I don't mind light breezes, but the chronic dust storms of late have been inconvenient to say the least. My disdain for what seems like more wind than usual this year has more to do with the increase of valley fever in these weather conditions.
Valley fever is caused by Coccidioides immitis, a fungus that exists in many places, including the soil of southern Yavapai County. There has also been concern of the potential for greater exposure to the fungus outside of its typical area because of the high winds and blowing dust.
At Yavapai Humane Society, because we have dogs relinquished to us from all over Yavapai County, as well as from other rescue organizations around the state, we do see dogs that have been infected or at least exposed to the organism that causes valley fever.
I recently adopted a dog from YHS. The minute I met her I knew she would fit well into our family herd. She was thin but otherwise healthy, but over the next few weeks I became concerned - she was limping and failed to gain weight despite a good appetite. My first inclination was to chalk it up to stress, lifestyle changes and just being a typical Jack Russell terrier. But the clinical signs have continued, and what I have come to deal with in all of my dogs since living in the beautiful and challenging Sonora Desert area cannot be ignored. I will be having her tested for valley fever.
Valley fever is caused by inhaling dust or dirt contaminated with the fungus. It may simply cause a low-grade chronic cough and calcification of local lymph nodes or, if the immune system is weak, can cause pneumonia or spread throughout the body. High winds, land development (including putting in swimming pools, fencing, and so forth) and even crop harvesting have led to outbreaks of this infection because such incidences stir up fungal spores. Once the spores are in the air, they can be inhaled and cause infection.
More than half of the animals and people exposed to this fungus never get sick. What about the remainder who do? It only takes one to three weeks from the inhalation of fungal spores before symptoms, usually coughing, are noted. Fever, weight loss, and appetite loss accompany the cough. If the fungus escapes the lung and travels to other parts of the body, the prognosis can be much worse. Several months can pass between the initial cough (which may be so mild it goes unnoticed) and signs in another organ system. After the lung, the fungus spreads to bone, then eyes, heart, testicles, brain, spinal cord and abdominal organs. In cats, the symptoms are draining skin lesions with fever, weight loss and poor appetite. The respiratory phase is rarely noted in cats.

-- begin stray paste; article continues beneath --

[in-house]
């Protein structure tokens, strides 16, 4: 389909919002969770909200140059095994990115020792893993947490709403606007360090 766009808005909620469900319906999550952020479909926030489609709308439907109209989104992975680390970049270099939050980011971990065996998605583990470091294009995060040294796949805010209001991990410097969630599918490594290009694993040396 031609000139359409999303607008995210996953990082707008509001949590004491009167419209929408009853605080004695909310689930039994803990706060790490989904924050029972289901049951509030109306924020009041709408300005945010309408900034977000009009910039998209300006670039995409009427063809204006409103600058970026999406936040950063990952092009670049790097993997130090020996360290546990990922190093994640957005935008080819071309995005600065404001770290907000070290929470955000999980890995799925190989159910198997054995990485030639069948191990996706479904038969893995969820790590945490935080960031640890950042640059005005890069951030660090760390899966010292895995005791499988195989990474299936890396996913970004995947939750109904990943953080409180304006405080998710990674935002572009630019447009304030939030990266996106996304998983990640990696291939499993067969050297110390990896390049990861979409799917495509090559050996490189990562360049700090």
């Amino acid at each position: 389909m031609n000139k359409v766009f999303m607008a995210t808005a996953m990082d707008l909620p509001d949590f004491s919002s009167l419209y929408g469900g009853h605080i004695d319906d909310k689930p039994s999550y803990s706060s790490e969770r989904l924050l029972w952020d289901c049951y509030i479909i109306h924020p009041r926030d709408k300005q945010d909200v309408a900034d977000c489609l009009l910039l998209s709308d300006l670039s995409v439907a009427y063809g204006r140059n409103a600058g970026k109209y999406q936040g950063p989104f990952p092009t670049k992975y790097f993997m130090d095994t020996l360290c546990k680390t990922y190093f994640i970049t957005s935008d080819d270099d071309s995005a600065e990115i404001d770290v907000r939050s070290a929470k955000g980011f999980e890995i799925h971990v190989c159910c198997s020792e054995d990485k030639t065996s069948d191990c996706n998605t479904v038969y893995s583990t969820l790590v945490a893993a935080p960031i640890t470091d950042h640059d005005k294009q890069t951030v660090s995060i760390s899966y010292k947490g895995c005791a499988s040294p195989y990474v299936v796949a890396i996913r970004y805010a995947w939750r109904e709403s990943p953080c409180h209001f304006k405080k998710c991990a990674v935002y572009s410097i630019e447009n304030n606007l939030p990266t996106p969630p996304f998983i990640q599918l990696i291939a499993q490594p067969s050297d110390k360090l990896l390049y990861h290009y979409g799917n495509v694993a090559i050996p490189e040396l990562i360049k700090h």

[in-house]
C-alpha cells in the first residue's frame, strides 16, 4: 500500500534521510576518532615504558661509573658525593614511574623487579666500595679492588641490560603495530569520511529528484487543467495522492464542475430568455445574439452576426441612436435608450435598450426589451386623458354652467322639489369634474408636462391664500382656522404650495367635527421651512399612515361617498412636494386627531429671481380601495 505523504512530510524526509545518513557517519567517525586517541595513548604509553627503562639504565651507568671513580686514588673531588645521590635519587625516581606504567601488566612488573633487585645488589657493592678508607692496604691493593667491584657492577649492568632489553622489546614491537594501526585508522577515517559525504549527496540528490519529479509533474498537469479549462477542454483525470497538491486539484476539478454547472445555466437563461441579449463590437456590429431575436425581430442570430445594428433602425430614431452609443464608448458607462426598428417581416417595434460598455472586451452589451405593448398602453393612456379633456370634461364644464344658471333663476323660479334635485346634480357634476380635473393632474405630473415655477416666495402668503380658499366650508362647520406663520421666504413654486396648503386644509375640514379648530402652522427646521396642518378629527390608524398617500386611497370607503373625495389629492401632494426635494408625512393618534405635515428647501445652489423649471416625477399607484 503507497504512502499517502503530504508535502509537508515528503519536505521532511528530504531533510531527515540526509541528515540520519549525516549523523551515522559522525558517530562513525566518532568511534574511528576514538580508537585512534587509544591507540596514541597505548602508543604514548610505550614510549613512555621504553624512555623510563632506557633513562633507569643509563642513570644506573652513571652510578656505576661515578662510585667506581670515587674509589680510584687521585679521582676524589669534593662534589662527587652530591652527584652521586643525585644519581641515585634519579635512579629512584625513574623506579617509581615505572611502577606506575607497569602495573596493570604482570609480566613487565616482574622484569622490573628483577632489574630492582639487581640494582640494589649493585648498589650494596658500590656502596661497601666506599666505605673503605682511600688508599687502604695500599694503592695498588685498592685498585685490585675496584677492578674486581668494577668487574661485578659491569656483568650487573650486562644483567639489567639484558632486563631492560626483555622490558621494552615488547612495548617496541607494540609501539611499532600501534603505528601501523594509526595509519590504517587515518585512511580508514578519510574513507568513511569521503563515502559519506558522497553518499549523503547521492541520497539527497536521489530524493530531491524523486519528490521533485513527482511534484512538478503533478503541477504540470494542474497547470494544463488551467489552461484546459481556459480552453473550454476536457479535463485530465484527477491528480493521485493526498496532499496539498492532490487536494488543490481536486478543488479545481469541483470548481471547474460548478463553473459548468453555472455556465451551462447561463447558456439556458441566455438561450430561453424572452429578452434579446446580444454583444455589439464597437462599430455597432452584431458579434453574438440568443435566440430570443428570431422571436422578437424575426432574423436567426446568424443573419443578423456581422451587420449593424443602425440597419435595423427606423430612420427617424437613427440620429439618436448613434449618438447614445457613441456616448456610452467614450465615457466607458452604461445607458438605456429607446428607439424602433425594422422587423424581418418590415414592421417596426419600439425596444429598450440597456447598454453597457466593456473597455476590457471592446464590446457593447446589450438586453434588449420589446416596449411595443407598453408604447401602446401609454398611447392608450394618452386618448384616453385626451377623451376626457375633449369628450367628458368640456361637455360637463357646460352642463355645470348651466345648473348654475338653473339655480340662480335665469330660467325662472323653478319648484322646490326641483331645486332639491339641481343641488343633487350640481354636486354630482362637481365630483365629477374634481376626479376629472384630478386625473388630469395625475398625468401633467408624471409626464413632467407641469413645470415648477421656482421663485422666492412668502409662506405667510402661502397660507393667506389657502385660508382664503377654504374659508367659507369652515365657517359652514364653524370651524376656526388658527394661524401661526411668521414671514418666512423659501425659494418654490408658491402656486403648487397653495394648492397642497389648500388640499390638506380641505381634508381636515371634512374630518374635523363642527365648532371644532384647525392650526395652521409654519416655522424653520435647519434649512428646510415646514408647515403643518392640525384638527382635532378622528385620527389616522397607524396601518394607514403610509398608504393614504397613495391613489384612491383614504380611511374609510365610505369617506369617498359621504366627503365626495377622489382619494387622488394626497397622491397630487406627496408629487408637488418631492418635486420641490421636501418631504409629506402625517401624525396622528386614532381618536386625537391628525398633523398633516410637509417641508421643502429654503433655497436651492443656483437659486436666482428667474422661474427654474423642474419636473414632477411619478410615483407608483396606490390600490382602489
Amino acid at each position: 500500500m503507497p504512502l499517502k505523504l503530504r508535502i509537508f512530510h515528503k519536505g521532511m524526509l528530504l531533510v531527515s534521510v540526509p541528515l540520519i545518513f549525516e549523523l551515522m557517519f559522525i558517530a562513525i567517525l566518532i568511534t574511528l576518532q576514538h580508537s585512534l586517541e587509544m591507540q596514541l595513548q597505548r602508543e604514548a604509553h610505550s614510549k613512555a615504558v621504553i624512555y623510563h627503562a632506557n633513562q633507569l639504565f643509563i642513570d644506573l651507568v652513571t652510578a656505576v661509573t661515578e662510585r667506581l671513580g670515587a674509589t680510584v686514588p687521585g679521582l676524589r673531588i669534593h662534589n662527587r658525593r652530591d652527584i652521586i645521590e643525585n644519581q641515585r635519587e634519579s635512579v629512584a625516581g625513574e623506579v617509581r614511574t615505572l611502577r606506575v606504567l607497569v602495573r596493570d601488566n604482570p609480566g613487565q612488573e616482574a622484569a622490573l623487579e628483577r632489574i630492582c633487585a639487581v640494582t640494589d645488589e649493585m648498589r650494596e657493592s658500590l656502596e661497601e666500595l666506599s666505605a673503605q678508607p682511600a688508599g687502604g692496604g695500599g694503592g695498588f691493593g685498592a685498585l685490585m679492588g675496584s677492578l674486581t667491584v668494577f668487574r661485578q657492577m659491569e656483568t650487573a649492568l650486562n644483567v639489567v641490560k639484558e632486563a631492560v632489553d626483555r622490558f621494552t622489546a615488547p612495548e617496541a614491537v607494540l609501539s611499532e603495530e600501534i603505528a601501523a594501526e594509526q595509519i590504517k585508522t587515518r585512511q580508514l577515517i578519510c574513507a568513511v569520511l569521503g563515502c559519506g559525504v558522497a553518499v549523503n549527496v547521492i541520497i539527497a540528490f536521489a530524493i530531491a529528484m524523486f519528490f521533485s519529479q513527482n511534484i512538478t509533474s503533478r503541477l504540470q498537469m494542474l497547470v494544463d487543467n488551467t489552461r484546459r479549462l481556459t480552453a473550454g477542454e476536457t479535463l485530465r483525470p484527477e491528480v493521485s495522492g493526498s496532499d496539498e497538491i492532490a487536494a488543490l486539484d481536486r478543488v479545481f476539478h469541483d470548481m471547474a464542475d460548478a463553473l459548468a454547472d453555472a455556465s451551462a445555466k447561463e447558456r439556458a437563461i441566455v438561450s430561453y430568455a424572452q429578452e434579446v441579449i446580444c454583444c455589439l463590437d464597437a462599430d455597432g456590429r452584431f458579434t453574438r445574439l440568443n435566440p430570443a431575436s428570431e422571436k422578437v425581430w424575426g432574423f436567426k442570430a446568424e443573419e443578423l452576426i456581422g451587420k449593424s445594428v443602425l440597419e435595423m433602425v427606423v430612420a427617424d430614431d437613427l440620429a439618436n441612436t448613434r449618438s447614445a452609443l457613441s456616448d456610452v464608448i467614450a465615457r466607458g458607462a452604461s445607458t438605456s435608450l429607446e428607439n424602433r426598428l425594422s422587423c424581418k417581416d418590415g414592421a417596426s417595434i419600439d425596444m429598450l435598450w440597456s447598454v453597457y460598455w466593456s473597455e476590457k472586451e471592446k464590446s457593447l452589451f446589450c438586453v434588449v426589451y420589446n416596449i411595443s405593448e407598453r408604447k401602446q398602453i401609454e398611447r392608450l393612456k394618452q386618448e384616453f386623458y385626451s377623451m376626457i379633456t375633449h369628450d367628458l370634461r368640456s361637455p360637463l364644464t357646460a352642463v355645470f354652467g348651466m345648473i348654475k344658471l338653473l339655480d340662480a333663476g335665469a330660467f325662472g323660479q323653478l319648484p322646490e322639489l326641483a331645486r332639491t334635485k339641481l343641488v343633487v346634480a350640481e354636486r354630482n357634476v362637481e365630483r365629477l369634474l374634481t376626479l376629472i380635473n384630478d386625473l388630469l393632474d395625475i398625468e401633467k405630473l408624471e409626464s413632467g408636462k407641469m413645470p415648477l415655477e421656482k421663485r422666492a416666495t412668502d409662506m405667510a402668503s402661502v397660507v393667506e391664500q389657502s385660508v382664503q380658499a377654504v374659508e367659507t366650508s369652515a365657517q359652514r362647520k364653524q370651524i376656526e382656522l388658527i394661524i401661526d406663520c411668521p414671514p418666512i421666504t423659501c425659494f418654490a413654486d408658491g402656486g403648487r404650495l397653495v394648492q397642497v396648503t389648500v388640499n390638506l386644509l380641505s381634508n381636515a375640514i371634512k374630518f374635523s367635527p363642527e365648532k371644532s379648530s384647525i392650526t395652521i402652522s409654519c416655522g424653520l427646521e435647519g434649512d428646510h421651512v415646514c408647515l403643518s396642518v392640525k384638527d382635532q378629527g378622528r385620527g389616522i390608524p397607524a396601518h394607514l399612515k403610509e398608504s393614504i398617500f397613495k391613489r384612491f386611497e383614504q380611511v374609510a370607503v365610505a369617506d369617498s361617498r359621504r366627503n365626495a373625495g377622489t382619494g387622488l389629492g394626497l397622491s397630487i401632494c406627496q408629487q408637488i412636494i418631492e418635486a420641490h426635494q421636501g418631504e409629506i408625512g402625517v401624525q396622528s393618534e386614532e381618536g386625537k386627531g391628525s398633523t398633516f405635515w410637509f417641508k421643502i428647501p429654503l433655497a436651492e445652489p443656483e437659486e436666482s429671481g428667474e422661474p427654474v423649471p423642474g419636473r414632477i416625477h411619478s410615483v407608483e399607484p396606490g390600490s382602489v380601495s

A sick animal is usually not contagious to other animals. There is only one documented case of infection through a bite. Though animal-to-animal spread is not likely, those living in the same environment are equally exposed, although animals that dig in the dirt increase their chances. There are no vaccines available to prevent valley fever. Which animals get sick all comes down to their immune systems.
I am hoping that my dog's antibody levels for valley fever turn out to be negative. But if she does have valley fever, I will pursue treatment and follow-up testing, often recommended at three-month intervals, for as long as necessary. It is not unusual to have to treat valley fever for a year or longer. Limiting exposure to dust and potential sources of fungal spores is the only effective defense. However, because dogs will be dogs, keeping a close eye and an open mind to the possibility of valley fever if you notice coughing, limping, lack of appetite and/or weight loss will at least allow for early diagnosis and increase the likelihood of successful treatment of the disease.
If you have questions or would like further information regarding valley fever, contact your local veterinarian.
Dr. Lisa Darling, DVM, MBA, shelter veterinarian at the Yavapai Humane Society, can be reached at email@example.com or at the shelter at 445-2666.